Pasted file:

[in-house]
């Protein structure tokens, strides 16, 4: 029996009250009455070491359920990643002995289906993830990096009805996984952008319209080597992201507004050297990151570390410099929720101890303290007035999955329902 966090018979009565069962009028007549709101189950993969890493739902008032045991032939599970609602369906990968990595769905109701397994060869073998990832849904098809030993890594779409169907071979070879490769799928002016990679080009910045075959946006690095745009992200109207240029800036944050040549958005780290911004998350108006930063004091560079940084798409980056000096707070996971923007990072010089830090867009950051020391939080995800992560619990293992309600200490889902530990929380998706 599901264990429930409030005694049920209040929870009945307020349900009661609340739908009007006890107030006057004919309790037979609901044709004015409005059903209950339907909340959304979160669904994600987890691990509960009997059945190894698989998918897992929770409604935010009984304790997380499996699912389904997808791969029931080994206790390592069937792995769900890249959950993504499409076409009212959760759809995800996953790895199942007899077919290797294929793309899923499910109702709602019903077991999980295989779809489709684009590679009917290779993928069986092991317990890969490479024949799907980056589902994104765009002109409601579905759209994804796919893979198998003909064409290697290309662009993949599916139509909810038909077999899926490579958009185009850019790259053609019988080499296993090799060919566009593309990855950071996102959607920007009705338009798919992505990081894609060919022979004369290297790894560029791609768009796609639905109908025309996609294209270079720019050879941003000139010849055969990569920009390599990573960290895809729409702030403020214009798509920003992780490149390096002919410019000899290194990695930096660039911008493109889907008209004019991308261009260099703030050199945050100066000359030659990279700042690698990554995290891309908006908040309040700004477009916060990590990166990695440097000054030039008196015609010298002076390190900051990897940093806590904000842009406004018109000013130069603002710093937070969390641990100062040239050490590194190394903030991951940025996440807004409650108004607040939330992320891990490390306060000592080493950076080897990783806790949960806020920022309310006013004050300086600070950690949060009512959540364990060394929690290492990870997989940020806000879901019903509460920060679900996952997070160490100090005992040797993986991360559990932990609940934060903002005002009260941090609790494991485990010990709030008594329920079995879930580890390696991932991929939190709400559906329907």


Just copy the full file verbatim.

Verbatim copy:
[in-house]
């Protein structure tokens, strides 16, 4: 029996009250009455070491359920990643002995289906993830990096009805996984952008319209080597992201507004050297990151570390410099929720101890303290007035999955329902 966090018979009565069962009028007549709101189950993969890493739902008032045991032939599970609602369906990968990595769905109701397994060869073998990832849904098809030993890594779409169907071979070879490769799928002016990679080009910045075959946006690095745009992200109207240029800036944050040549958005780290911004998350108006930063004091560079940084798409980056000096707070996971923007990072010089830090867009950051020391939080995800992560619990293992309600200490889902530990929380998706 599901264990429930409030005694049920209040929870009945307020349900009661609340739908009007006890107030006057004919309790037979609901044709004015409005059903209950339907909340959304979160669904994600987890691990509960009997059945190894698989998918897992929770409604935010009984304790997380499996699912389904997808791969029931080994206790390592069937792995769900890249959950993504499409076409009212959760759809995800996953790895199942007899077919290797294929793309899923499910109702709602019903077991999980295989779809489709684009590679009917290779993928069986092991317990890969490479024949799907980056589902994104765009002109409601579905759209994804796919893979198998003909064409290697290309662009993949599916139509909810038909077999899926490579958009185009850019790259053609019988080499296993090799060919566009593309990855950071996102959607920007009705338009798919992505990081894609060919022979004369290297790894560029791609768009796609639905109908025309996609294209270079720019050879941003000139010849055969990569920009390599990573960290895809729409702030403020214009798509920003992780490149390096002919410019000899290194990695930096660039911008493109889907008209004019991308261009260099703030050199945050100066000359030659990279700042690698990554995290891309908006908040309040700004477009916060990590990166990695440097000054030039008196015609010298002076390190900051990897940093806590904000842009406004018109000013130069603002710093937070969390641990100062040239050490590194190394903030991951940025996440807004409650108004607040939330992320891990490390306060000592080493950076080897990783806790949960806020920022309310006013004050300086600070950690949060009512959540364990060394929690290492990870997989940020806000879901019903509460920060679900996952997070160490100090005992040797993986991360559990932990609940934060903002005002009260941090609790494991485990010990709030008594329920079995879930580890390696991932991929939190709400559906329907």